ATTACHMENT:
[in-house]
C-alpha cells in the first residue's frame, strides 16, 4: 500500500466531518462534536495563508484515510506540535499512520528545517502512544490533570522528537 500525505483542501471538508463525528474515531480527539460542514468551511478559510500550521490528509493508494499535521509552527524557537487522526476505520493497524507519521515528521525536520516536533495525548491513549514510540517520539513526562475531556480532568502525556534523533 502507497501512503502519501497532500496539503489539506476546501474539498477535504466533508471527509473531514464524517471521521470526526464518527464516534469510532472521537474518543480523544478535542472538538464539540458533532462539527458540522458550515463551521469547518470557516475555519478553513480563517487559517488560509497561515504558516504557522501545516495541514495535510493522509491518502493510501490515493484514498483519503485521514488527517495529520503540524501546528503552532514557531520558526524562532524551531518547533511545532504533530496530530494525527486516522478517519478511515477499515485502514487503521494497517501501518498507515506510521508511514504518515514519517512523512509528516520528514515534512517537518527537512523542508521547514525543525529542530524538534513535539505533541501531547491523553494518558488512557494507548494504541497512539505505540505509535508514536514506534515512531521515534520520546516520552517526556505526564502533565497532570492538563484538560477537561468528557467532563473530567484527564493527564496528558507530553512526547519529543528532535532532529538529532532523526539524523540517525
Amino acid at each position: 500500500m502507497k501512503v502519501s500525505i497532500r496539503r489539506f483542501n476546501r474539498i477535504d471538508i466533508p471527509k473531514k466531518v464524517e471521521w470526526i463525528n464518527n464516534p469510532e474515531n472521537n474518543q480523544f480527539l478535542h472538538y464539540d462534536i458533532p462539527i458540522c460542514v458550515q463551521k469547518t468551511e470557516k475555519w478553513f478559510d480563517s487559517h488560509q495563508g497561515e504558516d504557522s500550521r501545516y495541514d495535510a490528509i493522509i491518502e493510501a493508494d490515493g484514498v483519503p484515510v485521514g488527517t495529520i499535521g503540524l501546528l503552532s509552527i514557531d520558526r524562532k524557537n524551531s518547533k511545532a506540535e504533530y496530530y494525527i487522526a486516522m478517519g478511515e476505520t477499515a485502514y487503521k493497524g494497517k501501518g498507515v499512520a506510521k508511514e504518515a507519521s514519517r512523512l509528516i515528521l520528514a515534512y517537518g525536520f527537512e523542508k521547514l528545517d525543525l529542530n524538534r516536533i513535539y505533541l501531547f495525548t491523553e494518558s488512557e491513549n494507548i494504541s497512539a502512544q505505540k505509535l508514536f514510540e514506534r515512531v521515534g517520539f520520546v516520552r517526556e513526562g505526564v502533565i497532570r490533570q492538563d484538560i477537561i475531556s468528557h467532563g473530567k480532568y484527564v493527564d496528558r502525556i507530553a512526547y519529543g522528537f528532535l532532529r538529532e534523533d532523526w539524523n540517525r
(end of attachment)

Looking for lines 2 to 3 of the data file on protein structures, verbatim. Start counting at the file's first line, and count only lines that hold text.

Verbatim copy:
C-alpha cells in the first residue's frame, strides 16, 4: 500500500466531518462534536495563508484515510506540535499512520528545517502512544490533570522528537 500525505483542501471538508463525528474515531480527539460542514468551511478559510500550521490528509493508494499535521509552527524557537487522526476505520493497524507519521515528521525536520516536533495525548491513549514510540517520539513526562475531556480532568502525556534523533 502507497501512503502519501497532500496539503489539506476546501474539498477535504466533508471527509473531514464524517471521521470526526464518527464516534469510532472521537474518543480523544478535542472538538464539540458533532462539527458540522458550515463551521469547518470557516475555519478553513480563517487559517488560509497561515504558516504557522501545516495541514495535510493522509491518502493510501490515493484514498483519503485521514488527517495529520503540524501546528503552532514557531520558526524562532524551531518547533511545532504533530496530530494525527486516522478517519478511515477499515485502514487503521494497517501501518498507515506510521508511514504518515514519517512523512509528516520528514515534512517537518527537512523542508521547514525543525529542530524538534513535539505533541501531547491523553494518558488512557494507548494504541497512539505505540505509535508514536514506534515512531521515534520520546516520552517526556505526564502533565497532570492538563484538560477537561468528557467532563473530567484527564493527564496528558507530553512526547519529543528532535532532529538529532532523526539524523540517525
Amino acid at each position: 500500500m502507497k501512503v502519501s500525505i497532500r496539503r489539506f483542501n476546501r474539498i477535504d471538508i466533508p471527509k473531514k466531518v464524517e471521521w470526526i463525528n464518527n464516534p469510532e474515531n472521537n474518543q480523544f480527539l478535542h472538538y464539540d462534536i458533532p462539527i458540522c460542514v458550515q463551521k469547518t468551511e470557516k475555519w478553513f478559510d480563517s487559517h488560509q495563508g497561515e504558516d504557522s500550521r501545516y495541514d495535510a490528509i493522509i491518502e493510501a493508494d490515493g484514498v483519503p484515510v485521514g488527517t495529520i499535521g503540524l501546528l503552532s509552527i514557531d520558526r524562532k524557537n524551531s518547533k511545532a506540535e504533530y496530530y494525527i487522526a486516522m478517519g478511515e476505520t477499515a485502514y487503521k493497524g494497517k501501518g498507515v499512520a506510521k508511514e504518515a507519521s514519517r512523512l509528516i515528521l520528514a515534512y517537518g525536520f527537512e523542508k521547514l528545517d525543525l529542530n524538534r516536533i513535539y505533541l501531547f495525548t491523553e494518558s488512557e491513549n494507548i494504541s497512539a502512544q505505540k505509535l508514536f514510540e514506534r515512531v521515534g517520539f520520546v516520552r517526556e513526562g505526564v502533565i497532570r490533570q492538563d484538560i477537561i475531556s468528557h467532563g473530567k480532568y484527564v493527564d496528558r502525556i507530553a512526547y519529543g522528537f528532535l532532529r538529532e534523533d532523526w539524523n540517525r